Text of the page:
The International Trade Commission (ITC) issued an order on January 27, 2017,  barring the import table saws produced by German tool manufacturer, Robert Bosch GmbH (“Bosch”). The ITC determined that the components of Bosch’s REAXX safety technology infringed the two patents held by US-based SawStop LLC (“SawStop”).  As described in a press release at the outset of the ITC’s investigation, both the saws produced by SawStop and by Bosch contain active injury mitigation technologies which are able to detect when a user comes into contact with the blade can avoid catastrophic injury.

As the ITC had previously determined that Bosch’s saws infringed two of SawStop’s patents, the ITCs recent order was limited to Bosch’s request that the ITC forego any penalties and permit the continued importation of its saws because: (1) SawStop did not have the manufacturing and distribution capacity to meet US demand and (2) by preventing the import of Bosch’s safer saw, the ITC would be increasing potential injuries to consumers.  Indeed, Bosch cited to “millions or billions of dollars” in societal costs for severe injuries from the use of unsafe saws. Ultimately, Bosch’s argument that US consumers should be afforded the ability to buy saws with the latest safety technology (leaving aside the countless antiquated table saws that fill factories and wood shops across the country) was unpersuasive.  Further, the ITC appeared to accept that SawStop was capable of meeting demand and ordered that all of Bosch’s infringing saws be excluded.

In an recent article on Law360, Robert W. Kent, Jr. looked at lessons to be learned from the first six months of the Department of Justice’s Foreign Corrupt Practices Act (FCPA) Pilot Program. Announced in April 2016, the year-long pilot program is designed to up the ante for companies during FCPA investigations by offering sentencing reductions or declinations (with disgorgement of all profits from the alleged misconduct) to companies that voluntarily disclose misconduct and cooperate fully while ostensibly restricting any cooperation credit for companies that no not meaningfully participate in an investigation.

Mr. Kent offers a number of insightful observations on the first six months of the pilot program. Among his many insights are a few key take-aways for companies of all sizes.

First, FCPA enforcement actions have increased dramatically. As of October, there have already been more enforcement actions announced in 2016 than in any full year prior. Whether this surge will continue remains to be seen, but companies must assume that this heightened level of vigilance is the new standard.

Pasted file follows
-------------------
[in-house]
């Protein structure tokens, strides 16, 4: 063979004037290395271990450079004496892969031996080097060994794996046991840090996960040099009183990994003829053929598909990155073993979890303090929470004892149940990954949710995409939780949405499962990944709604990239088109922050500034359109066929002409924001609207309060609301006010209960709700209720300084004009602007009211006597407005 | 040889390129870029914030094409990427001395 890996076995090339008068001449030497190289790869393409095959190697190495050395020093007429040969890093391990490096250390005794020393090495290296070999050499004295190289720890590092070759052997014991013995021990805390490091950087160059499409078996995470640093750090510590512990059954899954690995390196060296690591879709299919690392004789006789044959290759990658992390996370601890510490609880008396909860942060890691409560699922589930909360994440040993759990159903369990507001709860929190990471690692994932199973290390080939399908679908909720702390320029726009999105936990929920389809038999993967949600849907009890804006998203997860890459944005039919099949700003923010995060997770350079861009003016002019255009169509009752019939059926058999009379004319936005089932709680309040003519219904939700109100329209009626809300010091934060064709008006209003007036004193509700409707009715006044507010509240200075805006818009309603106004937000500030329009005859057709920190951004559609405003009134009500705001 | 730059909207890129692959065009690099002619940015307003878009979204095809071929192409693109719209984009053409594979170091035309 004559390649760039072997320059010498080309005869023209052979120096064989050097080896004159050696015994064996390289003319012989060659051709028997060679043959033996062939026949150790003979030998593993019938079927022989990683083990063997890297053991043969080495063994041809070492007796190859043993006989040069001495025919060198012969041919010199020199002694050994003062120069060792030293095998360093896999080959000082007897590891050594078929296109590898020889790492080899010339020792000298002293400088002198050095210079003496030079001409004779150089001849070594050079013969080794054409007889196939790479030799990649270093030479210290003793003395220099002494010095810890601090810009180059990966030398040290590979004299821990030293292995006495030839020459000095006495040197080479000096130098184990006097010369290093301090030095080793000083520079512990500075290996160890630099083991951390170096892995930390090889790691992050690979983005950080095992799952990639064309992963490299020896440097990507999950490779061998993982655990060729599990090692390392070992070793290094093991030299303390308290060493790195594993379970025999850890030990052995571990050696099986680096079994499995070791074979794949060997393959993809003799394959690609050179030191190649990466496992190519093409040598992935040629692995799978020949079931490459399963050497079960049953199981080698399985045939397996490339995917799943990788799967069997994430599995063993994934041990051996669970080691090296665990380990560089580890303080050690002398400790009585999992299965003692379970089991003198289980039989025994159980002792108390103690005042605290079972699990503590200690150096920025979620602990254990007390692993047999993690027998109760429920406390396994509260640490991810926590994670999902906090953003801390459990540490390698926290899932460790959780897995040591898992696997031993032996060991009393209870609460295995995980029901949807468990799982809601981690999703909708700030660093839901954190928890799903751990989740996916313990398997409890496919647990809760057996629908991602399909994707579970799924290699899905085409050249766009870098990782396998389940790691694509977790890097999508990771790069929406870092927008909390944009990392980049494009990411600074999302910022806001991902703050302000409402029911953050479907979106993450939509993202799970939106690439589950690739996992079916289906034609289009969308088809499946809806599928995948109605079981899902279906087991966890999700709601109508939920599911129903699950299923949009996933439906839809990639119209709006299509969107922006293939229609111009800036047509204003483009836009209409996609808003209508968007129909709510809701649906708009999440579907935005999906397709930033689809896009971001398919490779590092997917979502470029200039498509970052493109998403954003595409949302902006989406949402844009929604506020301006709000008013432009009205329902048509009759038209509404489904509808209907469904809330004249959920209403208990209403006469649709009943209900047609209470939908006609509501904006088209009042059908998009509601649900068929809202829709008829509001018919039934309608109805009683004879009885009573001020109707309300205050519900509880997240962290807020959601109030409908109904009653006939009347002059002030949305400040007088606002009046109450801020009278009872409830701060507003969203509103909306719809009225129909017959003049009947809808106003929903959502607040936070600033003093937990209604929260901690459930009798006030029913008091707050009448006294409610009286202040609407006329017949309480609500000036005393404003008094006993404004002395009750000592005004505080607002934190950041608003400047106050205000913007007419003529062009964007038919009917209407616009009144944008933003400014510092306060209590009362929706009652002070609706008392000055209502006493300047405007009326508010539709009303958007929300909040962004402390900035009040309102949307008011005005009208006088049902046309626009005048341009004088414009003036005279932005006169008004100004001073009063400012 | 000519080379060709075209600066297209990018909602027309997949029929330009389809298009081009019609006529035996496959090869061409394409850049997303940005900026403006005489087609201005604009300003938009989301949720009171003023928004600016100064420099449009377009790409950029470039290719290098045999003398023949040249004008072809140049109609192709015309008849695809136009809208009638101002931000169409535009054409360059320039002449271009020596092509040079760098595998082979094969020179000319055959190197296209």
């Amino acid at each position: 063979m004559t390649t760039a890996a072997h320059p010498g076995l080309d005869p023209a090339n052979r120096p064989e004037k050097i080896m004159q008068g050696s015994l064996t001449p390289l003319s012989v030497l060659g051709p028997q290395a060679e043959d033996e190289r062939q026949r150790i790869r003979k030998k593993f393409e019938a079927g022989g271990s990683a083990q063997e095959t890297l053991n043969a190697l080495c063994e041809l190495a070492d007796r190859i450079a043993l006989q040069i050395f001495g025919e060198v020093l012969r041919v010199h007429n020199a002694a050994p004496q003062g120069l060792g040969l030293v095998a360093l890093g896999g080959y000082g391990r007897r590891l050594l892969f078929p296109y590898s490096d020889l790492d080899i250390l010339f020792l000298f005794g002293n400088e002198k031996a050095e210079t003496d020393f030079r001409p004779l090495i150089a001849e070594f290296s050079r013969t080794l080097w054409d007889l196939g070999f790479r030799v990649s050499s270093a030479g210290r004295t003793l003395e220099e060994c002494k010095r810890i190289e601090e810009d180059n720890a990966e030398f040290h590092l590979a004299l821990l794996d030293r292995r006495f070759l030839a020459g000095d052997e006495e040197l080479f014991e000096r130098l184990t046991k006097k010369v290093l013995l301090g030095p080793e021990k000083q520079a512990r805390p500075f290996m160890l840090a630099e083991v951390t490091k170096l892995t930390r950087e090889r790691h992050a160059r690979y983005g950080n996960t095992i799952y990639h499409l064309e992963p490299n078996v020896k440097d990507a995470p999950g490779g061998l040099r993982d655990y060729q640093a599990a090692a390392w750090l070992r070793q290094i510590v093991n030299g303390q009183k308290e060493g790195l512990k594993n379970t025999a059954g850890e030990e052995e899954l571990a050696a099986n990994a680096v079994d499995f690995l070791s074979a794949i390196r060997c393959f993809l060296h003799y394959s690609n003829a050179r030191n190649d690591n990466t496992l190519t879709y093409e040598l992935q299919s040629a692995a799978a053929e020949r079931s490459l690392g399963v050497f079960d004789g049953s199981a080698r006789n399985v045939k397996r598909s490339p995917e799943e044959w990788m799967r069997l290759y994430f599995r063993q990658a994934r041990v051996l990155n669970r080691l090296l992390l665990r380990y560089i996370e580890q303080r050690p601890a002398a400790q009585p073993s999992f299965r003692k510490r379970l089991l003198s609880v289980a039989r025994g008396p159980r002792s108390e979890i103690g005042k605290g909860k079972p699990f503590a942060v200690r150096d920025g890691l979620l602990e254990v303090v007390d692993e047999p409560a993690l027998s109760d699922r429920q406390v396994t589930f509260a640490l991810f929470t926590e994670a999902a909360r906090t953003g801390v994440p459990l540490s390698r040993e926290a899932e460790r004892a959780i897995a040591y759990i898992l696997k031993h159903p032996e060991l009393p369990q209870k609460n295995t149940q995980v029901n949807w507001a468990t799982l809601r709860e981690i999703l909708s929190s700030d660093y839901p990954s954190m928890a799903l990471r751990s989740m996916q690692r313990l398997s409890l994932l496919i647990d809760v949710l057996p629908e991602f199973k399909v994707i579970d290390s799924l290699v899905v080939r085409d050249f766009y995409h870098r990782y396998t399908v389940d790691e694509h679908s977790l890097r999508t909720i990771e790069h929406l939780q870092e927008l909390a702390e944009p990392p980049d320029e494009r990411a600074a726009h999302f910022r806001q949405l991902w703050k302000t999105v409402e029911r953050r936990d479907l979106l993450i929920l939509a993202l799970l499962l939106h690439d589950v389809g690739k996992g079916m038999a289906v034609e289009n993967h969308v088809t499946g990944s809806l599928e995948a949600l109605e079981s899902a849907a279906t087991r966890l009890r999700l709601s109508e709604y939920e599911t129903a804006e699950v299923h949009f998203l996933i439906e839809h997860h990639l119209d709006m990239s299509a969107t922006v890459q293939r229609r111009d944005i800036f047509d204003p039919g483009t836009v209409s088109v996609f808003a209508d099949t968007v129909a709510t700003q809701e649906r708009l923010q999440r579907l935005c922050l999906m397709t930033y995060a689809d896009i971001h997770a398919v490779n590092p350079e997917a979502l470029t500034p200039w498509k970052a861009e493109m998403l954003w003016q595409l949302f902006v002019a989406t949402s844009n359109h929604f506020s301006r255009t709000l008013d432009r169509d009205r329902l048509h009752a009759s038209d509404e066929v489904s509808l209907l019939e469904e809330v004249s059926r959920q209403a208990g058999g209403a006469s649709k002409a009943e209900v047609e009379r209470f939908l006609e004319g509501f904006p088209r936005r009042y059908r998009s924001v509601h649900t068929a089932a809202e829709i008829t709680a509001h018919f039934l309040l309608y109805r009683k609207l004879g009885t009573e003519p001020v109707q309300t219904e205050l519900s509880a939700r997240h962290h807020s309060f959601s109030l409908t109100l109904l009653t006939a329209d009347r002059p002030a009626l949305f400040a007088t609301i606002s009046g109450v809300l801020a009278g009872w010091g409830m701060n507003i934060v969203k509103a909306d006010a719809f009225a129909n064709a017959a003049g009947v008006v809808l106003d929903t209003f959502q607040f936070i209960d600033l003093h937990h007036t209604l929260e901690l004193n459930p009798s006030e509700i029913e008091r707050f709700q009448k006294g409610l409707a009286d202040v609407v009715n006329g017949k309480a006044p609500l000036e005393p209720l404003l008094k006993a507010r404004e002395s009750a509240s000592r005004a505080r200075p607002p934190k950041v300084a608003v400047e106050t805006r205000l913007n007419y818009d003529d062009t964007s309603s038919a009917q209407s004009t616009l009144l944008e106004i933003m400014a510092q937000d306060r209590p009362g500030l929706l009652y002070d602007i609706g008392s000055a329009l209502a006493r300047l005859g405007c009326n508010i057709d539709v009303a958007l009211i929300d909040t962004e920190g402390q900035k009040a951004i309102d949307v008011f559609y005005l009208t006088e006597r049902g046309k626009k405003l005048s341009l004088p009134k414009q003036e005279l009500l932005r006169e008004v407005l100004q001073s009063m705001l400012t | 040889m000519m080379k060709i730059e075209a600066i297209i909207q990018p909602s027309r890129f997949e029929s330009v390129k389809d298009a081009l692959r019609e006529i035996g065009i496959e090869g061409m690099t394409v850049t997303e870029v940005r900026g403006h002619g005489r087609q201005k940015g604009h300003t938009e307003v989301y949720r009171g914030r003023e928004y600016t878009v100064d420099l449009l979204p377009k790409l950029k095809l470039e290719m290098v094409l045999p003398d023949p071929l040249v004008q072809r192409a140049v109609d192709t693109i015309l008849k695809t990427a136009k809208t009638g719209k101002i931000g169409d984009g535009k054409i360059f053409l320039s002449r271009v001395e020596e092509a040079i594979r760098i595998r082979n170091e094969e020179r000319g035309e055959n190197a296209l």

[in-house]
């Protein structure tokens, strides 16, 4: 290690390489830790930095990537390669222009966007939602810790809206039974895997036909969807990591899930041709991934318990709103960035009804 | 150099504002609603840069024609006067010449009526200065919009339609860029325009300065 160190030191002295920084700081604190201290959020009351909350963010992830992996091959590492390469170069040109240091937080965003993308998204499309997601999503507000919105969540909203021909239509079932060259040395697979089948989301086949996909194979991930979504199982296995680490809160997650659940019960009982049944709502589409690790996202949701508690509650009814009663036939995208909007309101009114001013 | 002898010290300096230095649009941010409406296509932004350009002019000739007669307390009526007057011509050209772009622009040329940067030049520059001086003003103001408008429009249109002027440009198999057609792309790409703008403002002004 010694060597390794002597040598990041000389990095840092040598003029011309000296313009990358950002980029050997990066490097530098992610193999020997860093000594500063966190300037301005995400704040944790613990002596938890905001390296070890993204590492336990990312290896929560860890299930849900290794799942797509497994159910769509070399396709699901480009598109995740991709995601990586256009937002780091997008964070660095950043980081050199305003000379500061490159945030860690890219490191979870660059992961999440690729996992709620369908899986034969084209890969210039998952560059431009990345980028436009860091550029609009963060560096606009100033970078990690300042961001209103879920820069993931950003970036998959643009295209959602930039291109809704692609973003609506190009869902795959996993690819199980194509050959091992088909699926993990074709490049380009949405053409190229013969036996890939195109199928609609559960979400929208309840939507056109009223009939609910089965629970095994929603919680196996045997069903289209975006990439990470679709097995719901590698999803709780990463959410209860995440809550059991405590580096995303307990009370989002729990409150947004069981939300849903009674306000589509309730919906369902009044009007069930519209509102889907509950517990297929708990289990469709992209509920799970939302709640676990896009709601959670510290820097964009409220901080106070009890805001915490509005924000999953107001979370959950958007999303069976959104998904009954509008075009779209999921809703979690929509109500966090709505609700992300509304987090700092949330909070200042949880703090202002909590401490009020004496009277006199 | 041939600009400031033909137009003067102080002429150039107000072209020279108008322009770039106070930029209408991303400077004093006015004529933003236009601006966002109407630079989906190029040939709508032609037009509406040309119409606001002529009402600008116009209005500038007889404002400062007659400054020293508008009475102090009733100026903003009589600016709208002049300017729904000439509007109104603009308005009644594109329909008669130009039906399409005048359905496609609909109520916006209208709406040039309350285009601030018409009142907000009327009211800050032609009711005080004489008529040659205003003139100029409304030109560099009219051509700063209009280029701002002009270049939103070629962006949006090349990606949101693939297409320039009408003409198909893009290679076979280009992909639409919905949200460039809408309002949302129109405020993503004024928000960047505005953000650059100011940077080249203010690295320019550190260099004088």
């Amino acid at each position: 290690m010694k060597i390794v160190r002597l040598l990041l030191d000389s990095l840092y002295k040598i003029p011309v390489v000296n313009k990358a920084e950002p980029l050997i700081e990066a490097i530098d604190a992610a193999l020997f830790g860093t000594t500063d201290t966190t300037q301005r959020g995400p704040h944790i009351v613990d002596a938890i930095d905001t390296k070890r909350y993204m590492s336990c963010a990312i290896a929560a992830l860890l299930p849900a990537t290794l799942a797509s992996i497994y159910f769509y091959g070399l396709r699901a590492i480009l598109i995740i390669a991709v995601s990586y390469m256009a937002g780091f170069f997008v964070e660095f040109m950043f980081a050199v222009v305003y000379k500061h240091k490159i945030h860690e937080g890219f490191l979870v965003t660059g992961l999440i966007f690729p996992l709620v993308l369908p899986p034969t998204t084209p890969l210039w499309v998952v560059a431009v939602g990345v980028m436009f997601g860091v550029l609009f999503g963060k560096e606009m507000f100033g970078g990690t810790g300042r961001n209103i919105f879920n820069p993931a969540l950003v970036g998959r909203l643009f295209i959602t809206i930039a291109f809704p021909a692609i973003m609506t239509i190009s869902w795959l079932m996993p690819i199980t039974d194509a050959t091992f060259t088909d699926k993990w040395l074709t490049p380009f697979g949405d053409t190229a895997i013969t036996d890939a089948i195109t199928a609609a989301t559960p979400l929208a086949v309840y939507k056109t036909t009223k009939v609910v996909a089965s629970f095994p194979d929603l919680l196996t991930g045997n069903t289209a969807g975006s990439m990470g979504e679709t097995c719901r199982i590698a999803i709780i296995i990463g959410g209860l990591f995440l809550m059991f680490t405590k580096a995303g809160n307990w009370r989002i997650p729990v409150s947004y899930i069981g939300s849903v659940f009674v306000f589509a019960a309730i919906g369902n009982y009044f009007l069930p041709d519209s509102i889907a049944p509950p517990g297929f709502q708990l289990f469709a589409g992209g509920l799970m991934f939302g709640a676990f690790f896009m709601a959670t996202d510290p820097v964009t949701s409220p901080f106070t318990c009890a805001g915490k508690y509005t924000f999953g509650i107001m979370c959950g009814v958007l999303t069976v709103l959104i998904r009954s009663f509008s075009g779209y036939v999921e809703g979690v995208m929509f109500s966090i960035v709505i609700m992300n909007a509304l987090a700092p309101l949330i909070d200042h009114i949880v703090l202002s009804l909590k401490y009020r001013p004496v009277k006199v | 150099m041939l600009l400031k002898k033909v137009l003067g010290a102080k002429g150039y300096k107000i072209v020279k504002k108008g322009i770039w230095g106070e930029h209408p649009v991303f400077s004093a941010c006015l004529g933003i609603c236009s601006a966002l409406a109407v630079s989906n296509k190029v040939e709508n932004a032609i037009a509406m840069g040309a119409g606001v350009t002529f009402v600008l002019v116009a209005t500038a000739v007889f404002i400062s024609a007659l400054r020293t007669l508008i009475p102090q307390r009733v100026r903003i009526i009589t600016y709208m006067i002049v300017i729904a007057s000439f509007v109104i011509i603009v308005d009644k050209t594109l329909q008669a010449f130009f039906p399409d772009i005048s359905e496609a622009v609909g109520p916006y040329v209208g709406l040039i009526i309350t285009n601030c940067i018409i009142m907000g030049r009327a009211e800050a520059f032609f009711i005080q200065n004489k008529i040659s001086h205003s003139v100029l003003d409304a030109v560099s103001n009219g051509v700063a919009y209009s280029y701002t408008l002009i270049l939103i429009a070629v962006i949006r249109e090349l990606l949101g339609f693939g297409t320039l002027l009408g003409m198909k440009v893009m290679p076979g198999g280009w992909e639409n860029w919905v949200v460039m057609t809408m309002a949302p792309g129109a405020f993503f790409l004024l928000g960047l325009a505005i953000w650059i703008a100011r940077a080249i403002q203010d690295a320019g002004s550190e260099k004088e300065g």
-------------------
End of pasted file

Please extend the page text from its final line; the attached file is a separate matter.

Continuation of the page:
Second, the DOJ is publicizing the details of alleged misconduct with more detail in the past. The factual recitations of the alleged conduct, even in letters declining further investigation or prosecution, clearly outline the alleged schemes and those involved, and may tarnish a company’s relationship with partners and the public.

Third, the Yates Memo’s focus on individual accountability appears to be taking root as the DOJ and SEC have appeared to coordinate efforts, leading to SEC enforcement actions against four individuals in the past six months. The specter individual enforcement actions or criminal charges is a powerful deterrent and one the DOJ and SEC seem ready to use as part of the current enforcement push.

Finally, a bit of good news for companies in the midst of the government’s enforcement surge, the DOJ and SEC are recognizing and crediting the value of robust FCPA compliance programs. In numerous releases regarding FCPA resolution, the DOJ and SEC have focused on the responsiveness of compliance programs when allegations of misconduct arise internally. Subsequent internal investigations which include the strict preservation of evidence and aid from internal investigators to government agencies in deciphering global financial data are similarly lauded. Nevertheless, the ability to identify and report potential misconduct will always require training employees and executives at every level. Therefore, while the yield from the internal investigations may garner leniency from the DOJ or SEC, training which will allow the company to identify misconduct and start the process of internal investigation and self-disclosure must not be understated.

At the half-way point, the FCPA pilot program is proving to be a genuine catalyst for changing how FCPA violations are reported and investigated. In April, the DOJ said that it would re-evaluate the need to continue the pilot program after a year. However, another six months like this and we may have arrived at a new FCPA enforcement status quo, pilot program or none.